Liver cancer is one of the most common causes of death in oncology patients. According to Prof. Olgierd Rowiński, head of the Second Department of Radiology at the Medical University of Warsaw, speed and accuracy are of particular importance in their treatment. Thus, the most effective treatments are minimally invasive interventional oncology procedures with computed tomography, ultrasound or magnetic resonance monitoring. Unfortunately, in the case of some patients these methods are not sufficiently precise – mainly due to chest movements that cause frequent changes in the alignment of organs.
Evertop and Polish scientists have developed an innovative image navigation system that creates a spatial model of the abdominal cavity, taking into account the movements of internal organs and respiratory distortions. Now the image from computed tomography will be combined with the live ultrasound image. A special program overlays this model on the position of the surgical instrument and guides the operator to move it as safely as possible, we read in the release sent to PAP by the company`s representatives.
“The personalized patient model allows for a precise, three-dimensional location of changes in the surrounding of its structures. The surgeon`s field of vision also includes the movement of tools during the surgery. This allows to select the right trajectory, which will lead to the neoplastic change visualized in the model”
– says Ewa Piętka, head of the Project Research Team at the Department of Computer Science and Medical Equipment, Faculty of Biomedical Engineering, Silesian University of Technology, quoted in the press release.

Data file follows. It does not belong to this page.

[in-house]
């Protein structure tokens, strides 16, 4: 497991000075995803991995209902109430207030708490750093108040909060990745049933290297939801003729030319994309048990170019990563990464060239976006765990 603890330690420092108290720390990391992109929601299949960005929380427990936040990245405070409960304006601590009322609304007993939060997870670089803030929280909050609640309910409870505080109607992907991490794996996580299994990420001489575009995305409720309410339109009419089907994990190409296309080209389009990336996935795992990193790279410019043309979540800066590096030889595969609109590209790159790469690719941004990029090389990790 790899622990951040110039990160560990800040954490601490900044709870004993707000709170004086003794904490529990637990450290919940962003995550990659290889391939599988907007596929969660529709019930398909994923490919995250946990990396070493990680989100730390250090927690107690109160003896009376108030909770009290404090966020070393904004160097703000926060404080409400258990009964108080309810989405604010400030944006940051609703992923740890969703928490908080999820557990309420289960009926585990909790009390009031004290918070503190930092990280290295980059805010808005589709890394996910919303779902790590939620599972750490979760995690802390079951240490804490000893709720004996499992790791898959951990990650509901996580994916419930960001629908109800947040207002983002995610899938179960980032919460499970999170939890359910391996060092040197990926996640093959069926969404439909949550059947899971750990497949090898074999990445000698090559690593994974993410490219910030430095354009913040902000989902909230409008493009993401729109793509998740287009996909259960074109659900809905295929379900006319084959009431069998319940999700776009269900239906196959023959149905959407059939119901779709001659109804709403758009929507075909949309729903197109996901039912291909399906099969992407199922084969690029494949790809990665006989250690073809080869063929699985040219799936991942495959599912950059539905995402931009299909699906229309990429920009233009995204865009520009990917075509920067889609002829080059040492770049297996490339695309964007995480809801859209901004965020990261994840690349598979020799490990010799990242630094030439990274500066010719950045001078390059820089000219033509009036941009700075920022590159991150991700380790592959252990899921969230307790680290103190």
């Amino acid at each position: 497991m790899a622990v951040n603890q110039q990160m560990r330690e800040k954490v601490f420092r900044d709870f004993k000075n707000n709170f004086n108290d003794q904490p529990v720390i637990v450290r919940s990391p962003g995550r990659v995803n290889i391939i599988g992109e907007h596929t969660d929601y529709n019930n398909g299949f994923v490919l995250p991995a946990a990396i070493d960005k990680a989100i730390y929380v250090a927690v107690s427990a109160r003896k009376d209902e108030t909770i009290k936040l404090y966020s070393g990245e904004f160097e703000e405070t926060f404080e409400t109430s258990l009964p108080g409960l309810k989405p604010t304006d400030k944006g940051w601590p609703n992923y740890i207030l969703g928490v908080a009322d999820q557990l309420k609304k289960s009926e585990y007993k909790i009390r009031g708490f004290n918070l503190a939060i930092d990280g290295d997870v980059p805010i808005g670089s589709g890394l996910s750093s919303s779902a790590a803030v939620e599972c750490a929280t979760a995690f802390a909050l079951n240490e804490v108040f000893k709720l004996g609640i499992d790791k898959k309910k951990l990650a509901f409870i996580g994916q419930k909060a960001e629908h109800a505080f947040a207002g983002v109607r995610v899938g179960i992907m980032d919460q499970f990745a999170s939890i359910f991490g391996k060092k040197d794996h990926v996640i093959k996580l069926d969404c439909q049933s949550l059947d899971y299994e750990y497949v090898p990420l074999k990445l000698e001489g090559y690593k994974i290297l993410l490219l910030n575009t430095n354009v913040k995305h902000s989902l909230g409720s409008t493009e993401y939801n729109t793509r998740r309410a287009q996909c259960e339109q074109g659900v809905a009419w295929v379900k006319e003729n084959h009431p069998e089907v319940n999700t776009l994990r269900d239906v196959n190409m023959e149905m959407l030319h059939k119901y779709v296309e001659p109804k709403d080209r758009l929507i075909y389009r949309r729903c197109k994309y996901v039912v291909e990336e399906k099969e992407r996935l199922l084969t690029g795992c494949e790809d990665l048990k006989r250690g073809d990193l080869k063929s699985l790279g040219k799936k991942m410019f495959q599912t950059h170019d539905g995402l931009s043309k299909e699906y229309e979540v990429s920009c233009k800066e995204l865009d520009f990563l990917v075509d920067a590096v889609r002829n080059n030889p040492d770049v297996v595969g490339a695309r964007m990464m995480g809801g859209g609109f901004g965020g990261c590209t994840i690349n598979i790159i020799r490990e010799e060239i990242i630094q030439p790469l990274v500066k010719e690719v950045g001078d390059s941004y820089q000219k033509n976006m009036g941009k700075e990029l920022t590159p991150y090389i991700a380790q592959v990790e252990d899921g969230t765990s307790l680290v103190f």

The first treatment with the use of the new technology was carried out on August 2 at the Department of Radiology of the Clinical Hospital in Warsaw (Medical University of Warsaw) in a patient with liver cancer. The next group of patients will benefit from the treatment at the end of the month.
“Liver tumour is our most frequent minimally invasive treatment target in interventional oncology, but sometimes its precise puncture is very difficult. The liver adheres to the diaphragm, so it moves and deforms during breathing” – explains Dr. Krzysztof Milczarek from the Second Department of Radiology, Medical University of Warsaw. “3D imaging, combining real time images, increases the precision of our treatments and reduces the number of complications” – he adds.
The system can be used in all abdominal cavity procedures. In the future, it can also be adapted to treat changes in the chest and pelvis area. Similar solutions are already used in skull and spine surgery, but the mechanisms are much simpler.
“Creating visualization of organs was not difficult, the challenge was the proper reproduction of organ movements and strains during breathing in the algorithms” – explains the project leader Dr. Dominik Spinczyk, from the Silesian University of Technology. “This is the greatest value of our project and we hope that it will revolutionize these treatments in Poland” – he adds.
The project was supported by the National Centre for Research and Development. Evertop received PLN 3 million for the project development as part of the Innomed sector program.
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